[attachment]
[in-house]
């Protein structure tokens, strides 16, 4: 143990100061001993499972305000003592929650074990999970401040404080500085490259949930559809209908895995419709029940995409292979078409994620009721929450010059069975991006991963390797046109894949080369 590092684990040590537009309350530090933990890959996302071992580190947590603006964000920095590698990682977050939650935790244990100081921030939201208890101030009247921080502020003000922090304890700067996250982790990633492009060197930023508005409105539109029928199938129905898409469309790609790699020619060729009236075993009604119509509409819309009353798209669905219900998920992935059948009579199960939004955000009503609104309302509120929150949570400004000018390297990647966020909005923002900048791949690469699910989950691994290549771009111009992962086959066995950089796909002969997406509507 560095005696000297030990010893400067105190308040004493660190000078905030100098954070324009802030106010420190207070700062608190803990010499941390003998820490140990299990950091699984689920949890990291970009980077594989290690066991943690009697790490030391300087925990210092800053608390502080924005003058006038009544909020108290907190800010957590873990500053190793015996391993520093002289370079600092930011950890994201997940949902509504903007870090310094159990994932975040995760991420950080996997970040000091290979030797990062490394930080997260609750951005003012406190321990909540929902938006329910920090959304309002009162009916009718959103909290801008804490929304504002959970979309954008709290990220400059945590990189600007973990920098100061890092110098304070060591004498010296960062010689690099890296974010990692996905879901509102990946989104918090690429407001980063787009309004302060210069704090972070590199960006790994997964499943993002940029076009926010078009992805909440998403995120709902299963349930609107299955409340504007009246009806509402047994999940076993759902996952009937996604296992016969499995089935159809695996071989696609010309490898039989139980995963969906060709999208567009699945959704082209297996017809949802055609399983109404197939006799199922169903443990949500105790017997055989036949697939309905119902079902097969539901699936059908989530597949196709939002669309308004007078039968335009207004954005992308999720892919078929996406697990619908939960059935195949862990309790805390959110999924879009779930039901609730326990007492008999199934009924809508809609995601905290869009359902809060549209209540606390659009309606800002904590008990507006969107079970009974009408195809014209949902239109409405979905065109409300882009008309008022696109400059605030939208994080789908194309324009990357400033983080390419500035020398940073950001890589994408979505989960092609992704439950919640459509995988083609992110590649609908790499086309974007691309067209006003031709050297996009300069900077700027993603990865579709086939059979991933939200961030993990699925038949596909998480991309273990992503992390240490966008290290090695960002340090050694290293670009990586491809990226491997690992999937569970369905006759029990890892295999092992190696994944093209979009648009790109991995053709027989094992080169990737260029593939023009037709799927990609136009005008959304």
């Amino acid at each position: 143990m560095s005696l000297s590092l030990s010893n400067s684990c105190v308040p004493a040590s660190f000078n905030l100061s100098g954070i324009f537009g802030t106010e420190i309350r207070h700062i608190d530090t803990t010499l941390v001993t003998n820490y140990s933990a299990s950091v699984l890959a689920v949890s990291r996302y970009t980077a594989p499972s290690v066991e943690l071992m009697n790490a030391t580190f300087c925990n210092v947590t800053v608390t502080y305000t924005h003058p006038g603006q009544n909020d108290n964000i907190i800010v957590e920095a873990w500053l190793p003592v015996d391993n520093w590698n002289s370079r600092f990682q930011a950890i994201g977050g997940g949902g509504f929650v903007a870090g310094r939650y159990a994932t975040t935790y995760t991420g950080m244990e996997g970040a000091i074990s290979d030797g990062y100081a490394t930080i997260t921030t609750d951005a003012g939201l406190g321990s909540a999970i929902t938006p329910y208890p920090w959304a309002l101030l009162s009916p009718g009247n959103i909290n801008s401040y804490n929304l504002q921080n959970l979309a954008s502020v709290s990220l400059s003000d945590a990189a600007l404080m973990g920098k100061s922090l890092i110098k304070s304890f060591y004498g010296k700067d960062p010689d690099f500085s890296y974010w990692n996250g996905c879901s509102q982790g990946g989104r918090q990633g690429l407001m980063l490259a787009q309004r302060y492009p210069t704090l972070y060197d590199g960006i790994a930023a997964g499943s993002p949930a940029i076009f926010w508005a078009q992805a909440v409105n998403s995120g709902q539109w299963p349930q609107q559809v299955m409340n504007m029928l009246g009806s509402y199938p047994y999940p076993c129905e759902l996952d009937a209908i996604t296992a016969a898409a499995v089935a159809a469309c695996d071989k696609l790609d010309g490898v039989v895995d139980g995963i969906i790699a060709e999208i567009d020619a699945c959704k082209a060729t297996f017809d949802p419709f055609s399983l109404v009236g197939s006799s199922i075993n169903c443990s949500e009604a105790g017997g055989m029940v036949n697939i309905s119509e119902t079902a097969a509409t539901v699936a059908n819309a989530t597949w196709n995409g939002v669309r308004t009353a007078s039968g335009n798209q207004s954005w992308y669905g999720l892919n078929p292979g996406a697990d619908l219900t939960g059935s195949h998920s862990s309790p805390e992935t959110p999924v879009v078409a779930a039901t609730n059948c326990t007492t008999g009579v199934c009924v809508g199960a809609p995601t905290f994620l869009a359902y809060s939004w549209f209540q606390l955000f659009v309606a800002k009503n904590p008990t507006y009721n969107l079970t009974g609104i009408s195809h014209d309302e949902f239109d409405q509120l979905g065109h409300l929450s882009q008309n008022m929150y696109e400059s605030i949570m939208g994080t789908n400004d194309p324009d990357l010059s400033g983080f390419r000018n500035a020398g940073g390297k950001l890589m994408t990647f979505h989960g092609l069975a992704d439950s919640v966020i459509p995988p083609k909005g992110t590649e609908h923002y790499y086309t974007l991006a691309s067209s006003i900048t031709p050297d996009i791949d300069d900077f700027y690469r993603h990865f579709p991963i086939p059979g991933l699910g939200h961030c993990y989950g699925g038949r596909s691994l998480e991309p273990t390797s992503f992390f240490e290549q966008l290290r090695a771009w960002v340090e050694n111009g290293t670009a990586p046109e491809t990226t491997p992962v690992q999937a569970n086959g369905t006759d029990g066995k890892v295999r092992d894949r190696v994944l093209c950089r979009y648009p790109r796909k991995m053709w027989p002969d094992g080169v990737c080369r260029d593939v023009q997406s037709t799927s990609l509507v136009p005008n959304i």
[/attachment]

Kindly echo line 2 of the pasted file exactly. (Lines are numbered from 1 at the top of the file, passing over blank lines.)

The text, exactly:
């Protein structure tokens, strides 16, 4: 143990100061001993499972305000003592929650074990999970401040404080500085490259949930559809209908895995419709029940995409292979078409994620009721929450010059069975991006991963390797046109894949080369 590092684990040590537009309350530090933990890959996302071992580190947590603006964000920095590698990682977050939650935790244990100081921030939201208890101030009247921080502020003000922090304890700067996250982790990633492009060197930023508005409105539109029928199938129905898409469309790609790699020619060729009236075993009604119509509409819309009353798209669905219900998920992935059948009579199960939004955000009503609104309302509120929150949570400004000018390297990647966020909005923002900048791949690469699910989950691994290549771009111009992962086959066995950089796909002969997406509507 560095005696000297030990010893400067105190308040004493660190000078905030100098954070324009802030106010420190207070700062608190803990010499941390003998820490140990299990950091699984689920949890990291970009980077594989290690066991943690009697790490030391300087925990210092800053608390502080924005003058006038009544909020108290907190800010957590873990500053190793015996391993520093002289370079600092930011950890994201997940949902509504903007870090310094159990994932975040995760991420950080996997970040000091290979030797990062490394930080997260609750951005003012406190321990909540929902938006329910920090959304309002009162009916009718959103909290801008804490929304504002959970979309954008709290990220400059945590990189600007973990920098100061890092110098304070060591004498010296960062010689690099890296974010990692996905879901509102990946989104918090690429407001980063787009309004302060210069704090972070590199960006790994997964499943993002940029076009926010078009992805909440998403995120709902299963349930609107299955409340504007009246009806509402047994999940076993759902996952009937996604296992016969499995089935159809695996071989696609010309490898039989139980995963969906060709999208567009699945959704082209297996017809949802055609399983109404197939006799199922169903443990949500105790017997055989036949697939309905119902079902097969539901699936059908989530597949196709939002669309308004007078039968335009207004954005992308999720892919078929996406697990619908939960059935195949862990309790805390959110999924879009779930039901609730326990007492008999199934009924809508809609995601905290869009359902809060549209209540606390659009309606800002904590008990507006969107079970009974009408195809014209949902239109409405979905065109409300882009008309008022696109400059605030939208994080789908194309324009990357400033983080390419500035020398940073950001890589994408979505989960092609992704439950919640459509995988083609992110590649609908790499086309974007691309067209006003031709050297996009300069900077700027993603990865579709086939059979991933939200961030993990699925038949596909998480991309273990992503992390240490966008290290090695960002340090050694290293670009990586491809990226491997690992999937569970369905006759029990890892295999092992190696994944093209979009648009790109991995053709027989094992080169990737260029593939023009037709799927990609136009005008959304």